Pine beetles: A new type of wildfire threat uncovered in Canada and northern US
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Few Canadians will ever forget the devastating forest fires of 2016 which destroyed the capital of the Canadian oil fields, Fort McMurray, causing damages worth 4 billion Canadian dollars and striking against the economic backbone of the country. Now the infamous Pine Beetle is a newly discovered threat to the increasingly dry forest lands.
Video: (Above) CBC News Edmontons special coverage of the fallout from the Fort McMurray fires. The fire involved large parts of the city, in some cases destroying as much as 80% of neighbourhoods, leaving residents to flee for their lives with only one major highway leading south, as flames were threatening to engulf the roadways as well.
With hundreds of unsettled insurance claims from the 2016 Fort McMurray wildfire still unresolved as of late last month, many Alberta residents are still worrying about wildfire risks in their own backyard.
The Canadian Press recently reported that as of May 10, some 900 insurance claims were outstanding from the Fort McMurray fire, which destroyed the majority of the city´s buildings and infrastructure.
Alberta’s Minister of Finance and president of the Treasury Board, Joe Ceci, said in a press release May 23 that there has been some confusion regarding the extension of claims for those affected by the wildfire, which cost insurers nearly $4 billion CDN. (Around 3 billion Euros / US Dollars )
While the claims process for Canada’s costliest natural disaster ever is slowly coming to an end, the wildfire risk is far from over.
British Columbia, the most heavily forested province in Canada, has also suffered ravaging forest fires which have been impossible to put out during recent years, and the dry and hot weather in the province is currently likely to set the stage for yet another difficult wildfire season if considerable rainfall doesn´t come soon.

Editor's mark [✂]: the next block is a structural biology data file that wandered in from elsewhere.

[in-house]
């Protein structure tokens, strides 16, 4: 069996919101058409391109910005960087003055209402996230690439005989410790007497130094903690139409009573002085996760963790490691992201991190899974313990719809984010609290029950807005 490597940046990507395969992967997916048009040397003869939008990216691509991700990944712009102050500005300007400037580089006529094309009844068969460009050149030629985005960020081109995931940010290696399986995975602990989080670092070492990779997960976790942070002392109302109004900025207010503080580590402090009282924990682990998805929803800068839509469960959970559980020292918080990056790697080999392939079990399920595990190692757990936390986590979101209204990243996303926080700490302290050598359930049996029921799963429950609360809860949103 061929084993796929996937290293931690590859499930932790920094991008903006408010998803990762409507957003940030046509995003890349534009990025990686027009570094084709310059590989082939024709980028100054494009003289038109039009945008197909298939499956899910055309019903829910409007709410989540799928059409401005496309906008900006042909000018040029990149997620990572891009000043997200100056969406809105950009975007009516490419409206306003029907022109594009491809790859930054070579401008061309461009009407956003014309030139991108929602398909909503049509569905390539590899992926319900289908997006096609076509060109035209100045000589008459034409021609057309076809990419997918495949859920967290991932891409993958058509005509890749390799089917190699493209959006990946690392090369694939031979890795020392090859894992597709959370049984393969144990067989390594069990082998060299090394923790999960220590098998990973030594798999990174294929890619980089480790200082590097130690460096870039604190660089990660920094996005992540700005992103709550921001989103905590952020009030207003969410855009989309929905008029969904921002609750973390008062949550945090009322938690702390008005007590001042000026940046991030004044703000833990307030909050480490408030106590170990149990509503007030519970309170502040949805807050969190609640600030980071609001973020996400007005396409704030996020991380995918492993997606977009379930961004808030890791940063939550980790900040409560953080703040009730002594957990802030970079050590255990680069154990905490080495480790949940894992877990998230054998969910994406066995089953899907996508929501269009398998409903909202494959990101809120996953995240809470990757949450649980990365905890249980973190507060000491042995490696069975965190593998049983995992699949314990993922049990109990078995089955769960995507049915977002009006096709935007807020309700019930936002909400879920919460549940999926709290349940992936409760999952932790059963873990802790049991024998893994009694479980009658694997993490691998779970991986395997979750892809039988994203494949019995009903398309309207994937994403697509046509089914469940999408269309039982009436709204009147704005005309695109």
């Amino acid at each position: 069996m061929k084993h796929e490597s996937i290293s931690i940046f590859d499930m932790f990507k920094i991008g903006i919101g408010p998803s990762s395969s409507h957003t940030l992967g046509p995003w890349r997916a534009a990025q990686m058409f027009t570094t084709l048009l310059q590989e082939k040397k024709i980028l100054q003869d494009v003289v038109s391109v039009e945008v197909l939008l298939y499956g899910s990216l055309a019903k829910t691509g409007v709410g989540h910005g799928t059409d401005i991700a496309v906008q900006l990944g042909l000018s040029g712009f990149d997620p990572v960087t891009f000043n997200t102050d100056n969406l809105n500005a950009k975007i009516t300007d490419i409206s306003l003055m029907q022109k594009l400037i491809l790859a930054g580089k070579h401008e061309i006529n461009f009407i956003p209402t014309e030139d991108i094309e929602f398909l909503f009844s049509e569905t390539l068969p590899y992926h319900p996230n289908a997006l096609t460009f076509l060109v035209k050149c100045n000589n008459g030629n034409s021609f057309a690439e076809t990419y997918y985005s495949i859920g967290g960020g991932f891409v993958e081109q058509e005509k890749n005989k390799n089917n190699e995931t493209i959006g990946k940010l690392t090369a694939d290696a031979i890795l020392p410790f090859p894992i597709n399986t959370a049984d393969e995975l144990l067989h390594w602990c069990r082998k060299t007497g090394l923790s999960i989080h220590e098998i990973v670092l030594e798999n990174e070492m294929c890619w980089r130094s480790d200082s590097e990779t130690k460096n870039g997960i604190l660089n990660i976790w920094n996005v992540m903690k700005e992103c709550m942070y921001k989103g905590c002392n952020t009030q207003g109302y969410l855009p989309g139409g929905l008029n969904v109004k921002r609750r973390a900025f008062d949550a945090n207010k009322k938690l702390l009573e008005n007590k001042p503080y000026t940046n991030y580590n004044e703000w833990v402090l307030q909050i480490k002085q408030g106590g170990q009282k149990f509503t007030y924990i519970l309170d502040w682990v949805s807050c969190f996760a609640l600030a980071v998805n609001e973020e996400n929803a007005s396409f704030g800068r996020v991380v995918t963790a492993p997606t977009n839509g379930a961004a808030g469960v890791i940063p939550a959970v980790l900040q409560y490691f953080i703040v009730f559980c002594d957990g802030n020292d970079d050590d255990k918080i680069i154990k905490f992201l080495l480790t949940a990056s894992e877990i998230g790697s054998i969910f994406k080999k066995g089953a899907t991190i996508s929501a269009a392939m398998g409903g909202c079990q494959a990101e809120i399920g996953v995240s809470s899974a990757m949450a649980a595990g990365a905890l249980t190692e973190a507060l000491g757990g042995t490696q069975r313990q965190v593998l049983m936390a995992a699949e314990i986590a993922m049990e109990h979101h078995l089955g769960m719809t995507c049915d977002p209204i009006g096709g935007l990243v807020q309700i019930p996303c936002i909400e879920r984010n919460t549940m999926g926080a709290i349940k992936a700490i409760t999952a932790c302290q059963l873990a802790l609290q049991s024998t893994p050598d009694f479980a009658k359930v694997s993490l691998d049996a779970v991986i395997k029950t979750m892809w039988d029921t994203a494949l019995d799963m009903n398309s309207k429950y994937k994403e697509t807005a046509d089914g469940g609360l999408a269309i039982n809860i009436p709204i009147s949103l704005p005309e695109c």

Western Canada and Northern US residents are again worried about wildfire risks in their backyard, this time due to the spread of the mountain pine beetle, according to a report, Building Resilience to the Economic Threat of Invasive Species, released last week.
Written by students from Johns Hopkins University, the report was funded by the Swiss Re Institute and examines the economic costs and policy gaps in managing invasive species in Canada and the United States.
The report explained that the mountain pine beetle (Dendroctonus_ponderosae) infects pine trees and turns them red, leaving behind a striking trademark on their infected forests.
The invasive species has brought down more than 16 million hectares of forests in British Columbia and is likely to spread to new areas due to the changing climate.
“However, there is much less conclusive research on the relationship between invasive bugs (and the trees they kill) and wildfires,” the report said.
Scientists agree that the pine beetles kill and dry out trees – making the trees and fallen needles more likely to burn.
Others argue that the dead pine trees provide less fuel than live ones. “The real risks, instead, are when the live trees dry out due to increased droughts and warmer temperatures; in these cases, they are much bigger threats to wildfires than the dead trees,” the report authors wrote.
While B.C. has an existing FireSmart homeowners manual with guidance on reducing the risks of wildfire, such as managing combustible vegetation, “there is an opportunity to include mitigation of invasive species under risk mitigation. Nonetheless, reinsurance companies should pay attention to both invasive beetles and plants to track the different wildfire risks they pose.”
There is also evidence that invasive plants, like cheatgrass and phragmites, can act as added fuel for wildfires.